Get a rockin’ body with a climbing workout that feels like an outdoor adventure.
TEXT CAITLIN CARLSON PHOTOS 123RF.COM
You don't have to be outside to go rock climbing. You don’t have to be an extreme athlete either. Climbing is super-accessible. Chances are you’re within reach of one of the 10 – and counting – climbing gyms in Singapore.
An instructor will help you strap into a harness and clip on your ropes, then anchor (that is, belay) you as you play Spider-Woman. Indoor walls generally range from 6m to 20m in height, with routes that vary in difficulty based on where the hand- and footholds are. An 18m wall will take about five minutes to scale, says sport scientist Jerry Medernach, the president of the National Climbing Community in Luxembourg. Most climbing gyms rent the harnesses, shoes and chalk bags you’ll need, so all you have to do is show up in spandex.
And the thrill is just one perk of making it to the top. Climbing works your entire body and your brain by keeping your muscles and grey matter guessing. Here’s why you must try it.
YOU’LL TONE FROM ABS TO CALVES Climbing is about much more than using the arms, says Michael Deyhle, a US exercise scientist who has studied climbing mechanics. When you do it right, you use your legs a ton (a coach can teach you the technique). Michael’s best quick tip: Move your foot up before reaching with your hands, so that you can use the power of your legs to help you grab the next hold, rather than using your arms to pull you up. Meanwhile, your abs will fire to stabilise you with each advance. “Your core is involved in every move you make while scaling a wall,” he says.
HARD WORK WILL FEEL EASIER Even strong runners can get winded walking up a flight of stairs. When you walk or run, you’re moving horizontally. “But when you climb a wall, you’re going vertical, against gravity, which requires more effort and oxygen,” Michael says. “The more you climb, the more efficient you’ll be at using oxygen and the easier tough things will feel, like tackling flights of stairs.”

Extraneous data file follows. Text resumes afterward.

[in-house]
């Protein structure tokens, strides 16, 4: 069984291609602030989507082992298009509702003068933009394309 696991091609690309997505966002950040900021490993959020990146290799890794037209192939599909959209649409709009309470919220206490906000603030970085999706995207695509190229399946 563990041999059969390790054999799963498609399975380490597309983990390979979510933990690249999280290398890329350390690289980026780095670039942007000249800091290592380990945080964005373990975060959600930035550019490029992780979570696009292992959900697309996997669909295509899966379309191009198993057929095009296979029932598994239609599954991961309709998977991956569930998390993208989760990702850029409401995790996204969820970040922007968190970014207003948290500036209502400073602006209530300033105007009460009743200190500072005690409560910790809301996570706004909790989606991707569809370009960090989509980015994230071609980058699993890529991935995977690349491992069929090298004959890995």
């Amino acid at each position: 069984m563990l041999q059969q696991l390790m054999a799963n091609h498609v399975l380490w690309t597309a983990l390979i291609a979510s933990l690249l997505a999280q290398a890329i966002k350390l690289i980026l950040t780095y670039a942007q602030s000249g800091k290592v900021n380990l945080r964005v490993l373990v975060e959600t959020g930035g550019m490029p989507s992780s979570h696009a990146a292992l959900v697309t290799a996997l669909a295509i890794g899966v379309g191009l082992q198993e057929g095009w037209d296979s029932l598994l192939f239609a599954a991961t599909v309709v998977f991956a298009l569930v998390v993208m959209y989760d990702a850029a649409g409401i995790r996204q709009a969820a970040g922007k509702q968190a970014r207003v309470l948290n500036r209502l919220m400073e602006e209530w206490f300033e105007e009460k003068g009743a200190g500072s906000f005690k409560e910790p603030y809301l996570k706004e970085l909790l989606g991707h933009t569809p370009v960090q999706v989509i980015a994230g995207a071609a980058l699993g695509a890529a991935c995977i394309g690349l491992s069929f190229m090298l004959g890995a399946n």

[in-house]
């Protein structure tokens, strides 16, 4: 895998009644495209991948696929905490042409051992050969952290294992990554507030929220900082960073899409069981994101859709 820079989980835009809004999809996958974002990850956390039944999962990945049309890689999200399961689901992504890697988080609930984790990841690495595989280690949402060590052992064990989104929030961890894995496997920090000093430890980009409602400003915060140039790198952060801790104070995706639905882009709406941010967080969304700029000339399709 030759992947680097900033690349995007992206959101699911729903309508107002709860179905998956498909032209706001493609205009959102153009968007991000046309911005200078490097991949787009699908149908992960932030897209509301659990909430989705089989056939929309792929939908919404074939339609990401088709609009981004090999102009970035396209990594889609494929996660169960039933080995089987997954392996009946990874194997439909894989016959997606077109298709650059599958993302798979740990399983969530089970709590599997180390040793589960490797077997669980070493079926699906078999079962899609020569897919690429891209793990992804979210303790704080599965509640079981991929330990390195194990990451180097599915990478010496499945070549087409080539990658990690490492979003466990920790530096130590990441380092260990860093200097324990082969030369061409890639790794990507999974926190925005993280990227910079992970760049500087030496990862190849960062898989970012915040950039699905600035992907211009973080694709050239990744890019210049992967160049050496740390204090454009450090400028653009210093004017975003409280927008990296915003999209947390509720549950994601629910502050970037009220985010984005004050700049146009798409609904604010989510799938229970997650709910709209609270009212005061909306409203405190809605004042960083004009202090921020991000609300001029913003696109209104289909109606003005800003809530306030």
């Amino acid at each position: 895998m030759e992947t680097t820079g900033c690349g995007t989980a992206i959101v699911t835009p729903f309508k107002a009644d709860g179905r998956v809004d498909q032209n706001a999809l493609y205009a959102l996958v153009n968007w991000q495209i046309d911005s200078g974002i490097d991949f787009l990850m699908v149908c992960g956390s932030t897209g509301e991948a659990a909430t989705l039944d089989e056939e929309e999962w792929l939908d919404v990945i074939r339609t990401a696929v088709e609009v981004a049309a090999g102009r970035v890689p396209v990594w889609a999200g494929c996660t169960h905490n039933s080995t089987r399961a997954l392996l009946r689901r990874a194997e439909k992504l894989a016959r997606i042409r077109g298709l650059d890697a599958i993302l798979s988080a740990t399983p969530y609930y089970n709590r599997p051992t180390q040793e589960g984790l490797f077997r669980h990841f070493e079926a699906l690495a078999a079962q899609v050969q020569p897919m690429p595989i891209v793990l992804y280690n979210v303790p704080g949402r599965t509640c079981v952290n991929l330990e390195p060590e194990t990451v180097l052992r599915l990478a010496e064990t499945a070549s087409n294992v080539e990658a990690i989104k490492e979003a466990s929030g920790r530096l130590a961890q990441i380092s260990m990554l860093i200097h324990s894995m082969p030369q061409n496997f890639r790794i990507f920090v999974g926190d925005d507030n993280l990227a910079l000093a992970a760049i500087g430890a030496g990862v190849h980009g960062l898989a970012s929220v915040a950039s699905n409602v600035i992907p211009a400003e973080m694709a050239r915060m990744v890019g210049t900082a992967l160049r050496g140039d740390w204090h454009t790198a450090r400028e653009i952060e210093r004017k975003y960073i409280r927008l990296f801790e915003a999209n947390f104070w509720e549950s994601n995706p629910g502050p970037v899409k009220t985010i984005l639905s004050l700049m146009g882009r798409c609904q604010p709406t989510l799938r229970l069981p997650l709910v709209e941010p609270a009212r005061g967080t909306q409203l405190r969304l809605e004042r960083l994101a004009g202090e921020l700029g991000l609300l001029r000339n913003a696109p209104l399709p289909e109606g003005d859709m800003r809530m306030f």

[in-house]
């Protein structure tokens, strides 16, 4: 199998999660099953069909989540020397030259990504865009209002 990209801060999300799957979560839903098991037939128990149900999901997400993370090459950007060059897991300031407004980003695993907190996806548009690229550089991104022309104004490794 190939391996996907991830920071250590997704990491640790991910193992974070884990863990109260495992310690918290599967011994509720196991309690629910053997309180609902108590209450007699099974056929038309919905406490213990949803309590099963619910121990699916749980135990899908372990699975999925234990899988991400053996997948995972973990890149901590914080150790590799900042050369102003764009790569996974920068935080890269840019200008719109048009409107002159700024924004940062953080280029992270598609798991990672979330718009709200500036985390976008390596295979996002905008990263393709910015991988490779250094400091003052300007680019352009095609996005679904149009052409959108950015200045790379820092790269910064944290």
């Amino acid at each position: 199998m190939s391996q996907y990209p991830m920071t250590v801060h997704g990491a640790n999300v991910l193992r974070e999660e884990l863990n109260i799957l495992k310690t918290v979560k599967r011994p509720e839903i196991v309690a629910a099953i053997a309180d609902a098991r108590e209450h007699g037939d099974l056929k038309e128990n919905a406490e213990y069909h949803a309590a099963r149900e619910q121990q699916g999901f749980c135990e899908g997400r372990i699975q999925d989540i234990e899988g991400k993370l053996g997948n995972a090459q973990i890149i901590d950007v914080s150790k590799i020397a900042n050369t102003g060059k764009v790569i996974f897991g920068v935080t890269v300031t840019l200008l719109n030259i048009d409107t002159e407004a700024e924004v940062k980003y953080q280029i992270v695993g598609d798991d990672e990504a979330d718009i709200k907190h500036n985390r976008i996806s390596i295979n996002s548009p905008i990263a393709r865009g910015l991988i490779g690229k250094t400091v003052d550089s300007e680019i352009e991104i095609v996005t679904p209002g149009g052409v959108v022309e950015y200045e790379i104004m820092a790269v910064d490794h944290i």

THERE’S A DOMINO EFFECT ON TONING Which muscles will you use a lot during a climbing session? Your finger flexors, according to a US study co-authored by Michael. While that may not rank high on your strength hit list, it’s actually something to get psyched about. “Many lifting exercises, including the dead lift, can be improved with better grip strength,” he says. That’s because, typically, the first thing to give when you’re holding a heavy barbell isn’t the muscles but your grip. Other often unworked muscles you’ll strengthen during a rock climbing workout are your elbow flexors, which initiate the pull-up movement. “I know several female climbers who are capable of more than 10 strict pull-ups in a row,” says Michael, who suggests doing a couple of assisted pull-ups once a week and seeing how much easier they get the more you visit the rock gym.
BOREDOM IS A NON-ISSUE Doing biceps curls with 7kg dumbbells will eventually make your muscles yawn and your progress flatline. “But climbing varies with every route you do,” Michael says. And even if you repeat the same route, there are limitless ways to attack it. Still, the staff at most indoor rock gyms switch up the rock holds often to change routes and challenge the regular climbers. “Your body doesn’t really know what’s coming next, so each climb is always a new workout,” he says.
YOU GET MENTALLY STRONGER… The word “problem” is used when describing climbing routes – which is fitting because you have to flex some mental muscle as you go. “With each movement, you have to choose the best strategy, such as body position or which hold you’re going to reach for next. And this provides a rewarding mental challenge that can be transferred to daily life,” Michael says. (For example, how to quickly negotiate crowds or nail cardio-dance choreography.) Plus, encountering tough challenges in climbing and then surmounting them builds confidence. “It may be that the realisation of ‘I can do this, even though it’s scary’ can be applied to other things, such as public speaking,” says Eric Brymer, a psychologist who studies the mental elements of extreme sports.
…AND BUILD LASER FOCUS During a run, you can zone out and think about a million things other than running. Climbing forces you to be present. “My mind and body are so occupied in solving the way up the wall that I’m not concerned about anything on the ground,” pro climber Sasha DiGiulian says. “Everything else fades away. Life’s chaos becomes background noise, and I can focus on the movement in front of me.”